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Aviation pioneer to make special appearance at the National Museum of the U.S. Air Force

Posted 4/7/2009   Updated 4/7/2009 Email story   Print story

    


by Rob Bardua
National Museum of the U.S. Air Force


4/7/2009 - DAYTON, Ohio -- Join aviation pioneer Col. (Ret.) Joseph Kittinger Jr., as he discusses his 29-year Air Force career in a lecture titled, "The Sky Is My Office," on Wednesday, April 22, at 7:30 p.m. in the museum's Carney Auditorium

Col. Kittinger entered military service in March 1949 as an aviation cadet and was commissioned a second lieutenant in March 1950. Following a tour with the 86th Fighter Bomber Wing in Germany, he was assigned to the Air Force Missile Development Center at Holloman Air Force Base, N.M.

In 1957 he made the first flight of the Manhigh program, which was designed to study cosmic rays and test human physical and mental capabilities when traveling at extremely high altitudes. On this flight he set a balloon altitude record of nearly 97,000 feet while wearing a full pressure suit inside a tiny sealed gondola - an accomplishment for which he was awarded a Distinguished Flying Cross.

Appointed Test Director of Project Excelsior, he made his most significant jump on Aug. 16, 1960, when he stepped from a balloon-supported gondola at the altitude of 102,800 feet to test the use of a parachute for escape from a space capsule or high-altitude aircraft. In free-fall for 4.5 minutes at speeds up to 614 mph and temperatures as low as -94 degrees Fahrenheit, Col. Kittinger opened his parachute at 18,000 feet. The jump set records that still stand today: the highest ascent in a balloon, the highest parachute jump, the longest free-fall, and the fastest speed by a man through the atmosphere.

In 1962, Col. Kittinger and Astronomer William C. White took part in Project Stargazer, a balloon astronomy experiment in which they hovered for 18.5 hours to check variations in the brightness of star images.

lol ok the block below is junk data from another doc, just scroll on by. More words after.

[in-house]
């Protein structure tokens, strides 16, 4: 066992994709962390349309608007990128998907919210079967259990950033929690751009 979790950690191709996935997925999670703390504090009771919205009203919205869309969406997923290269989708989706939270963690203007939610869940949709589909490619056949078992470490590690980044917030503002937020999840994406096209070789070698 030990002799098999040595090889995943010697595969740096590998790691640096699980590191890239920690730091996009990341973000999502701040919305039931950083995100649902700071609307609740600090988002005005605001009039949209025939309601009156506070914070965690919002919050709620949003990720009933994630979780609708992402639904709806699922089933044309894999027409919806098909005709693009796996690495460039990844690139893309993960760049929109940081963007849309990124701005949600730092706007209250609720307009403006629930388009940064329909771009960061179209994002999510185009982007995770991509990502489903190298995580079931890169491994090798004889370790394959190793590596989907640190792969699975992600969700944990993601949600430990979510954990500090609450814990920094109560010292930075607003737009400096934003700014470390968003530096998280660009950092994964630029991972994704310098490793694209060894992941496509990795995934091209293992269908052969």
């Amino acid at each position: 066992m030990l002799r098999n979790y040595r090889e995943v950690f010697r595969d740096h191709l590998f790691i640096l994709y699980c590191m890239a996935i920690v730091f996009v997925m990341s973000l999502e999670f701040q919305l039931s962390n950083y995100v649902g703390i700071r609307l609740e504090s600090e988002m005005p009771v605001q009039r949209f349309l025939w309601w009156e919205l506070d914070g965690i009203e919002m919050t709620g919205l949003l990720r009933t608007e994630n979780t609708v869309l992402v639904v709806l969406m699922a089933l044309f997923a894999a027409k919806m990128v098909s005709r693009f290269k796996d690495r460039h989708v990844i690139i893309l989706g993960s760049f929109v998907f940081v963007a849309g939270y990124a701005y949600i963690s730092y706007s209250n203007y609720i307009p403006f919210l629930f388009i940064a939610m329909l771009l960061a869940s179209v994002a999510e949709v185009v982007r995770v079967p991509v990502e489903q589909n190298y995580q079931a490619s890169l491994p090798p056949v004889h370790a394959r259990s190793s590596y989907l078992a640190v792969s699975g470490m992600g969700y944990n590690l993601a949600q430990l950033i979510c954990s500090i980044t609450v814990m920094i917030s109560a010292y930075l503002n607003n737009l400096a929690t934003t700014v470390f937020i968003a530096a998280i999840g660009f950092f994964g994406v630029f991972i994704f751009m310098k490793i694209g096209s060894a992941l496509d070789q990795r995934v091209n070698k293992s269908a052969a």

Col. Kittinger changed his focus later that decade and volunteered for three combat tours in Vietnam. He flew a total of 483 missions in Southeast Asia during the war, and served as commander of the famous 555th "Triple Nickel" Tactical Fighter Squadron flying F-4s. He downed a MiG-21 before he himself was shot down on May 11, 1972, after which he spent 11 months in captivity as a prisoner of war.

He retired as a colonel in 1978, and went on to win the Gordon-Bennett balloon races in 1982, 1984 and 1985, before accomplishing his most ambitious feat - a solo balloon crossing of the Atlantic Ocean. The flight went from Maine to Italy, lasting 86 hours and upon completion Col. Kittinger became the first person to fly a balloon alone across the Atlantic Ocean.

In the later part of his career, he operated Rosie O'Grady's Flying Circus, offering hot air balloon rides and airplane banner towing in Orlando.

Col. Kittinger's special appearance at the National Museum of the U.S. Air Force is free and open to the public. Doors open at 6:30 p.m.

The National Museum of the United States Air Force is located on Springfield Street, six miles northeast of downtown Dayton. It is open 9 a.m. to 5 p.m. seven days a week (closed Thanksgiving, Christmas and New Year's Day). Admission and parking are free.


NOTE TO PUBLIC: For more information, contact the National Museum of the U.S. Air Force at (937) 255-3286.

NOTE TO MEDIA: For more information, contact Rob Bardua at the National Museum of the U.S. Air Force Public Affairs Division at (937) 255-1386.



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